Hotels Hanging on For NFC Technology... Will 2013 Be the Year?

By Vanessa Horwell Founder & Chief Visibility Officer, ThinkInk & TravelInk'd | June 09, 2013

It wasn't long ago that the NFC (near field communication) craze was at fever pitch and industry experts and market watchers declared the virtual wallet (and contactless payments) era had arrived. Do you remember? Smartphones would be equipped with the two-way low-frequency radio-based technology and everything from checking in and checking out to unlocking guest room doors and exchanging business cards in the lobby would change. Back in 2008 Juniper Research boldly predicted that 2013 would be the tipping point where one in five phones would be NFC-enabled, generating some $75 billion in global small-ticket item revenue. The physical leather-bound wallet, it seemed, was on the way out and already the NFC-enabled Nokia 6131, the first NFC flip phone, had been selling for a year.

Well guess what? We're nearly half way through 2013 and I'm starting to feel like the Chief Visibility Officer who cried wolf. I, too, have on occasion been swept up in the NFC hyperbole. Not that I would be alone, as much of the NFC (and mobile payments) hype has been just that – hype. Google Wallet proved swipe-less (fool's) gold and even Peter Hazelhurst, who heads the Google Wallet division, qualified consumer adoption challenges at the 2013 Consumer Electronics Show: "This is an evolving process. It's not as if tomorrow everyone suddenly has it."

How very true. It's been more than 2,000 "tomorrows" since the technology was first unveiled. And its earliest roots go back to RFID (radio frequency identification) development in the early 1980s and before.

Apple's decision not to include NFC on the iPhone 5 was a strong signal to others in the smartphone and NFC landscape that, even after all this time, the technology still wasn't ready for primetime as of September 2012. Even if hotels – and guests – were ready to embrace it, smartphones hadn't exactly caught up. While at last count 62 mobile phone models across various makers featured NFC technology, sales were lackluster at best. Add to that nagging security concerns and expensive NFC reader upgrades and consumers and hotel executives were left with a nascent NFC industry essentially still in park.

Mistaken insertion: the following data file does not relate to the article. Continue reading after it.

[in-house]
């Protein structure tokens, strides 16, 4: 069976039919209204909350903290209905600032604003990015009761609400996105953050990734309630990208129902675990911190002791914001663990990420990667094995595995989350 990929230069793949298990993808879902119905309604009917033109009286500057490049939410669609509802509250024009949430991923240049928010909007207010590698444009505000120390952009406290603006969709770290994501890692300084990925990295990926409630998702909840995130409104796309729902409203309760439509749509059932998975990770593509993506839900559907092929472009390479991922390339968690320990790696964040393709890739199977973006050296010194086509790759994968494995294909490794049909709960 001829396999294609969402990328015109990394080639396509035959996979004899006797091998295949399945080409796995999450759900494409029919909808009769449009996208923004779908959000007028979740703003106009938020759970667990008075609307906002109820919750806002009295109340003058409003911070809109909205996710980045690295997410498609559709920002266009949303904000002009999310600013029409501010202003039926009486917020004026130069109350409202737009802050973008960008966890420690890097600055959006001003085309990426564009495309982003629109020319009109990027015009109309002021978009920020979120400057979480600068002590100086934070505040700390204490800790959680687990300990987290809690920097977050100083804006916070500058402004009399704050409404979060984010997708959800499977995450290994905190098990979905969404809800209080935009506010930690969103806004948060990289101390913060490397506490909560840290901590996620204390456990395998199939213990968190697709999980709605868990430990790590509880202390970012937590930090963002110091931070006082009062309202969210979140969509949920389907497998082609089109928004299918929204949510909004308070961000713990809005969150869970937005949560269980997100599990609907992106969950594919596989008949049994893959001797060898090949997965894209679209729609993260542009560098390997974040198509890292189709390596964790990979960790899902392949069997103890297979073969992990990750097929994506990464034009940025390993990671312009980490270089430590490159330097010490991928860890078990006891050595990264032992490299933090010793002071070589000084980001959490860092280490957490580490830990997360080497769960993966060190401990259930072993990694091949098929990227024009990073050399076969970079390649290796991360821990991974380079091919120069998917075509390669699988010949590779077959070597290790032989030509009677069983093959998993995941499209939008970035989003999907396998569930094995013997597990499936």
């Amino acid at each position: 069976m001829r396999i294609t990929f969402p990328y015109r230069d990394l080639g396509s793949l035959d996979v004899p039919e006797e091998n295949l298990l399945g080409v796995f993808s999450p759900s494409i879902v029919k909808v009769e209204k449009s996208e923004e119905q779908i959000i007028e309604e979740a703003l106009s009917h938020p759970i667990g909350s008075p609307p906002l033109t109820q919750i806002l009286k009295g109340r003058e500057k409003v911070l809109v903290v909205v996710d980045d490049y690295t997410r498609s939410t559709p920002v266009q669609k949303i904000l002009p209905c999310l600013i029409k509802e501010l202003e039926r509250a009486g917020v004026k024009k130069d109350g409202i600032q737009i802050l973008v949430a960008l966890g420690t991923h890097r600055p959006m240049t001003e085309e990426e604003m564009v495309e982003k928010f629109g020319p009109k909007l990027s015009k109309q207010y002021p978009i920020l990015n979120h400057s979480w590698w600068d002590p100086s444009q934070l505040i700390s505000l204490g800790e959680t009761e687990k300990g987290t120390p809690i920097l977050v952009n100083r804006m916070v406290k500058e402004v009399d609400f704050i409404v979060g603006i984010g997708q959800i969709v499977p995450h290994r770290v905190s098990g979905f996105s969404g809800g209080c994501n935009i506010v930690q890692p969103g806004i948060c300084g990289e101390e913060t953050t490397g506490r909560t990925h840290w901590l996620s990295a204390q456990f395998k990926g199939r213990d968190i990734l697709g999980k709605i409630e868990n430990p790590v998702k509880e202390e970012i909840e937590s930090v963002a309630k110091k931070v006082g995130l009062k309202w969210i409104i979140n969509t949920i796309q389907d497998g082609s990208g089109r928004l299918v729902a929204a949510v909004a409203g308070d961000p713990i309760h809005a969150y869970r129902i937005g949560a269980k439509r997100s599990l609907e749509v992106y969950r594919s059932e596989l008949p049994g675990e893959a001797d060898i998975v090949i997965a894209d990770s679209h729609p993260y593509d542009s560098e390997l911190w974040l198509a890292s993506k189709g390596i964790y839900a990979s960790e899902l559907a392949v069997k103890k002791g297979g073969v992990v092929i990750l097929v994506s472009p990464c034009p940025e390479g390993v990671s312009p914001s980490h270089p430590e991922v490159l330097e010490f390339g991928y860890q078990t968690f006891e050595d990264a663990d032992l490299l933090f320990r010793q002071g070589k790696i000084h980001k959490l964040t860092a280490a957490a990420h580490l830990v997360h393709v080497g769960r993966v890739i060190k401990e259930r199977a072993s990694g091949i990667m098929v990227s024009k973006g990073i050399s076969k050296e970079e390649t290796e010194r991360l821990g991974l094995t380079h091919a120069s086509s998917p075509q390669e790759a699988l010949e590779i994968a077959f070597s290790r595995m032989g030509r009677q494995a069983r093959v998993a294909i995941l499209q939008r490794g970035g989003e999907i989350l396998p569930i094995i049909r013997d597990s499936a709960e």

The NFC Experience, the Spotlight Returns

Fast forward six months and the debate as to the technology's worth, especially as it relates to hotels, is heating up again. This year's Mobile World Congress in Barcelona included an event that almost sounded like it belonged at Universal Studios – The NFC Experience. Designed to showcase all that NFC can do, this gathering attracted over 10,000 attendees who could use their NFC-enabled Windows 8, Blackberry 7.1 and Android 4 phones to interact with kiosks, open hotel doors and make payments. Organizers handed out 3,500 NFC-equipped phones to VIPs at the conference to help further promote NCF's value. Users were able to take advantage of NFC "badges" that did away with the need to show photo ID, quickening and streamlining the event entry process.

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Eco-Friendly Practices: Corporate Social Responsibility

The hotel industry has undertaken a long-term effort to build more responsible and socially conscious businesses. What began with small efforts to reduce waste - such as paperless checkouts and refillable soap dispensers - has evolved into an international movement toward implementing sustainable development practices. In addition to establishing themselves as good corporate citizens, adopting eco-friendly practices is sound business for hotels. According to a recent report from Deloitte, 95% of business travelers believe the hotel industry should be undertaking “green” initiatives, and Millennials are twice as likely to support brands with strong management of environmental and social issues. Given these conclusions, hotels are continuing to innovate in the areas of environmental sustainability. For example, one leading hotel chain has designed special elevators that collect kinetic energy from the moving lift and in the process, they have reduced their energy consumption by 50%  over conventional elevators. Also, they installed an advanced air conditioning system which employs a magnetic mechanical system that makes them more energy efficient. Other hotels are installing Intelligent Building Systems which monitor and control temperatures in rooms, common areas and swimming pools, as well as ventilation and cold water systems. Some hotels are installing Electric Vehicle charging stations, planting rooftop gardens, implementing stringent recycling programs, and insisting on the use of biodegradable materials. Another trend is the creation of Green Teams within a hotel's operation that are tasked to implement earth-friendly practices and manage budgets for green projects. Some hotels have even gone so far as to curtail or eliminate room service, believing that keeping the kitchen open 24/7 isn't terribly sustainable. The May issue of the Hotel Business Review will document what some hotels are doing to integrate sustainable practices into their operations and how they are benefiting from them.